After the Roman addition of the podium or logeion, the stage was only thirteen feet from the center of the orchestra. The Roman 3-story sceanae frons (stage house façade) intersects the Vitruvian “basic circle” of the orchestra by five and one-half feet, although this distance is mostly made up for by the reduction in orchestra diameter from the addition of a drain. The Roman scaenae frons had seven thyromata (doors) and were decorated with columns and statuary. Some decorative reliefs have survived from the scaenae frons, including a hunting scene with Eros. Several inscriptions from the theatre have also survived. One, from Emperor Claudius in 48 AD, dedicates the theatre “to the sacred visitors and performers dedicated to Dionysus.” Another from Commodus (161-192 AD) celebrates the victory of a lyre player at a contest in Didyma. The most unusual inscription records a dispute between workers and bosses during one phase of the construction of the theatre, which was resolved by the oracle of Apollo at Didyma. An inscription on the seats marks “the place of the goldsmiths of the Blues.” The Blues and Greens are the infamous rival factions of the Byzantine world.
The first excavations at Miletus were carried out under Theodore Weigand for the Berlin Museum. He was in charge of excavations until the First World War broke out. Excavations were resumed in 1938 and continued after the Second World War by G. Klieiner. He was succeeded by Wolfgang Muller-Weiner. The excavations are currently under the direction of Volkmar von Grave for the German Institute of Archaeology. The German excavators removed the Byzantine wall that previously obscured the stage.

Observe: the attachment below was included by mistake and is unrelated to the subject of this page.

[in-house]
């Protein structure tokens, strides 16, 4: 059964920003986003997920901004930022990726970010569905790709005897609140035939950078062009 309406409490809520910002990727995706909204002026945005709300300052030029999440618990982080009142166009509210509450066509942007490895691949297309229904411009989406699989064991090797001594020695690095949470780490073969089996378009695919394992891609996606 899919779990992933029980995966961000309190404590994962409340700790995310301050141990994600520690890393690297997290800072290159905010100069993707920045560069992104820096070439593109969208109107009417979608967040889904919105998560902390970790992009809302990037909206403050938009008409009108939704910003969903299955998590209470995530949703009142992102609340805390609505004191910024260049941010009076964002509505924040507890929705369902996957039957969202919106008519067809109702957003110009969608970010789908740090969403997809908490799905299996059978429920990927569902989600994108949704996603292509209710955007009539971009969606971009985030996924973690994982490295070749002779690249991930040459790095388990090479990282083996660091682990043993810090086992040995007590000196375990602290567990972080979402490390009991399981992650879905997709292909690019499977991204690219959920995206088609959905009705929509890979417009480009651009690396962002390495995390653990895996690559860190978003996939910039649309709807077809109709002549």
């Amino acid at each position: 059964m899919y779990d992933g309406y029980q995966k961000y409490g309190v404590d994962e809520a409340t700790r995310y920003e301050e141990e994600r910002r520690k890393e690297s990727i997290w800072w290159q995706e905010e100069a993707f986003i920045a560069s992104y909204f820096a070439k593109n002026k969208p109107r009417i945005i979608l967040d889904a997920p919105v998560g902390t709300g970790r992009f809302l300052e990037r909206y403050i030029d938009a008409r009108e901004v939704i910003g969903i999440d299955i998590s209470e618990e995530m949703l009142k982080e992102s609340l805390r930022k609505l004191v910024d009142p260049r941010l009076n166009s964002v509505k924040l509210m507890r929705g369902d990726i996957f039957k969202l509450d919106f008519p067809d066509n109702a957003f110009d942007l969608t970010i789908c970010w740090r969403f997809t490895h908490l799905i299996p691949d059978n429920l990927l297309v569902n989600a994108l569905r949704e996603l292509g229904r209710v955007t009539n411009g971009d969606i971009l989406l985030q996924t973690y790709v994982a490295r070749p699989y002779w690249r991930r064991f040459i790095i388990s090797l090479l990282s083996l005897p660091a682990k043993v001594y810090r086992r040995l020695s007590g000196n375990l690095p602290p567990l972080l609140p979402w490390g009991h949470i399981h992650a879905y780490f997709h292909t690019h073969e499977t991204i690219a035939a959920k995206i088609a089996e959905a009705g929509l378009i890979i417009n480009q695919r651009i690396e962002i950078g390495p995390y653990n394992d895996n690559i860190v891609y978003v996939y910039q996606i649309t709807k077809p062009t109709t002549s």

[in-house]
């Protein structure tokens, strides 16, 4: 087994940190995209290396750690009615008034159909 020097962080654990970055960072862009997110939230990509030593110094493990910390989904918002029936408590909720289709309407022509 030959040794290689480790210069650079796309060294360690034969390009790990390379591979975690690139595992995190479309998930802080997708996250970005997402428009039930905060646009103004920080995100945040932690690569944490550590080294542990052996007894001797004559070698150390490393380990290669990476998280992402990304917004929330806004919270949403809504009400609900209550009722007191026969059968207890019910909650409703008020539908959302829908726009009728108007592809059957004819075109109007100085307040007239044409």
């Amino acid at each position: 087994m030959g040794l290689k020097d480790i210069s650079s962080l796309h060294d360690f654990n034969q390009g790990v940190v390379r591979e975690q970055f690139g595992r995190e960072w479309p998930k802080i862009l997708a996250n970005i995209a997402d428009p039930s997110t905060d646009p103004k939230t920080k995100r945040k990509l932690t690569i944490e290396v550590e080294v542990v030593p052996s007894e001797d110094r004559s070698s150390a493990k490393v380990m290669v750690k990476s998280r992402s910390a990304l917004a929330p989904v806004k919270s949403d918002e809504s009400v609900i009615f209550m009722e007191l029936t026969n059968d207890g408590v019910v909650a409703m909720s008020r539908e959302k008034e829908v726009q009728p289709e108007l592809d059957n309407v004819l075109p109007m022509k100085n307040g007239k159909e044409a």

Bibliography / Resources:
Akurgal, Ekrem. Ancient Civilization and Ruins of Turkey. 9th ed. Istanbul: Net Turistik Yayinlar, 2001.
Allsopp, Bruce. A History of Classical Architecture. London: Sir Isaac Pitman and Sons, 1965.
Bean, George. Aegean Turkey: An Archaeological Guide. London: Earnest Benn Ltd., 1966.
Cormack, Sarah. “Miletus, Theater.” Perseus Digital Library Building Catalog. Accessed July 14, 2003. Available at: www.perseus.tufts.edu.
Dinsmoor, William Bell. The Architecture of Ancient Greece: An Account of its Historic Development. Reprint of 1950 rev. ed. New York: W.W. Norton and Co., 1975.
Milet Museum. “The Theater.” Accessed July 15, 2003. Available at: http://www.geocities.com/miletmuseum/theatre.htm.
Miletus, Theater (Building. Perseus Digital Library. https://www.perseus.tufts.edu/hopper/artifact?name=Miletus%2C+Theater&object=Building. (accessed Sept. 19, 2023).
Sear, Frank. Roman Theatres: An Architectural Study. Oxford and New York: Oxford University Press, 2006. (pp. 343-344)
Türkoğlu, Sabahattin. Pamukkale Hierapolis. 3rd ed. Istanbul: Net Turistik Yayinlar, 1996.